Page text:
Swansea's Oystermouth Castle has reopened after the completion of the first phase of a £1m revamp.
The work provides public access into part of the castle for the first time in hundreds of years.
It also includes a 30ft (10m) high glass bridge.
The work is part a £19m Welsh Government project to boost the contribution tourism at heritage sites makes to the Welsh economy.
Oystermouth Castle, which overlooks the Mumbles, closed last autumn, and the building project is said to assure the building's long term sustainability.
The bridge gives access into Alina's Chapel, which is thought to be linked to Alina de Breos, daughter of William de Breos III, Lord of Gower.
It was added to the castle in the 14th Century and is its highest point, giving views across Swansea Bay.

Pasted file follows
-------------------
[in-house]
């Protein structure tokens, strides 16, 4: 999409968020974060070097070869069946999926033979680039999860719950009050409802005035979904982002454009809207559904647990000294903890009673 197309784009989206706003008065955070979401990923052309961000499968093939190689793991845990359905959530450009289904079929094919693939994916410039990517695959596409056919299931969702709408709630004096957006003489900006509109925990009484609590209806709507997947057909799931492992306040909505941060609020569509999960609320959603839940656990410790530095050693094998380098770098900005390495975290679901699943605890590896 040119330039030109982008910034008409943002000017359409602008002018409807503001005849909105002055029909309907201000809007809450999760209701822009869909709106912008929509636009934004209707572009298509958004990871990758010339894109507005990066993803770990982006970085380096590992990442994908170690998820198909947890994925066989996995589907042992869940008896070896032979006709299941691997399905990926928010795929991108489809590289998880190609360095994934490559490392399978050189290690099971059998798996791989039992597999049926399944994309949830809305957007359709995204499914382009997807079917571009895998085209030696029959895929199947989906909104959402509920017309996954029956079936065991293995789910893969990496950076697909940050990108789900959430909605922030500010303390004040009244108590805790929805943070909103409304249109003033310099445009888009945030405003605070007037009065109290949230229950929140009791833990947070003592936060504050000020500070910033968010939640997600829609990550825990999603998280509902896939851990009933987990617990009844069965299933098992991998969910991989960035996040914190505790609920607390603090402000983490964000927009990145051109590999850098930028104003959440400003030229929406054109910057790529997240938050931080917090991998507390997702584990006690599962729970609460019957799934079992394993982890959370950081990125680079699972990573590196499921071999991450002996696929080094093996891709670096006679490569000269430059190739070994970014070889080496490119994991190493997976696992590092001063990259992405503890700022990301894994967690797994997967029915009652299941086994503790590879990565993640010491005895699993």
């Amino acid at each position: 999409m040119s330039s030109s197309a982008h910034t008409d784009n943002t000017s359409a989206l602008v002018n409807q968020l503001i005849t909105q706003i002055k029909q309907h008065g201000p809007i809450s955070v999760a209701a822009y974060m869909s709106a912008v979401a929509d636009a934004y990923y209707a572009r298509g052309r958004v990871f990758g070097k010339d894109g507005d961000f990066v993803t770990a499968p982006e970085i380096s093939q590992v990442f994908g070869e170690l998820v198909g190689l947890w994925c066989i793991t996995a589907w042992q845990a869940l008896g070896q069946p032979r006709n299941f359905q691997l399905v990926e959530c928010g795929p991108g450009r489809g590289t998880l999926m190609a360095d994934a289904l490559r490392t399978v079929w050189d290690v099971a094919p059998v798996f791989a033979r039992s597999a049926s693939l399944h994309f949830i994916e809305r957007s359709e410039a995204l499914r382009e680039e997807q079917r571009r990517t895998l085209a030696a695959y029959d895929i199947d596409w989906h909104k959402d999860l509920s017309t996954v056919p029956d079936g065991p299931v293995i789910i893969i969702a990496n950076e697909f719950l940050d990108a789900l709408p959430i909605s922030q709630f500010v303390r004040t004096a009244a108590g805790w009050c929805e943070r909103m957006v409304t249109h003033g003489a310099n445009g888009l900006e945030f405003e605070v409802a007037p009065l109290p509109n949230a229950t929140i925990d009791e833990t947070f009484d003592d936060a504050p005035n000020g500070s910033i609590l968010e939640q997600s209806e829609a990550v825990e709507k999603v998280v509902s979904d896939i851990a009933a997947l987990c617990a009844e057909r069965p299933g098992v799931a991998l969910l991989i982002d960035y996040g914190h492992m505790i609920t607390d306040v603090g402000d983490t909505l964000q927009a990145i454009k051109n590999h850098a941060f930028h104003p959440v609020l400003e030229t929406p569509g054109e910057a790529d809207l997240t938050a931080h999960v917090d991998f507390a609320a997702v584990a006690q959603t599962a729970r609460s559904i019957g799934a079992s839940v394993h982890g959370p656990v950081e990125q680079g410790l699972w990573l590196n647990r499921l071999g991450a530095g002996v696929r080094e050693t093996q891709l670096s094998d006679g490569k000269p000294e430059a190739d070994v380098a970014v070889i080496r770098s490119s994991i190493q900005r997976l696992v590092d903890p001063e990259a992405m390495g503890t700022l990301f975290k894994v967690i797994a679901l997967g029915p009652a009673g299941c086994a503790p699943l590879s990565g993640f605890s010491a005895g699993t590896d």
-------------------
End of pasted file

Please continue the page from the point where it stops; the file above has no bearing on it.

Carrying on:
First Minister Carwyn Jones said, "Oystermouth Castle is a great example of the terrific ancient buildings we have in Wales.
"Castles such as this are a physical reminder of our rich heritage and tell the story of our nation.
"The Welsh Government is delighted to be helping to fund the restoration work that will make the site a first-class attraction for Mumbles and Swansea and preserves the castle for future generations."
The Welsh Government is contributing £400,000 through its heritage section, Cadw, and £585,000 has been provided from the European Regional Development Fund.
A grant has also come from the Heritage Lottery Fund with further help from Swansea city and county council.
Other work includes a new visitor centre with an activities area outside, improved accessibility for people with disabilities, and a refurbished toilet block.
A castle community co-ordinator has also been appointed to manage a wide range of events.
The area below Alina's Chapel will be developed into a multi-functional room.
- Elsewhere, 700-year-old Harlech Castle in Gwynedd is to get a new visitor centre, after heritage officials bought a neighbouring hotel for conversion.
Meanwhile, Denbigh Castle, Denbighshire, is undergoing a £600,000 revamp, including a new visitor centre.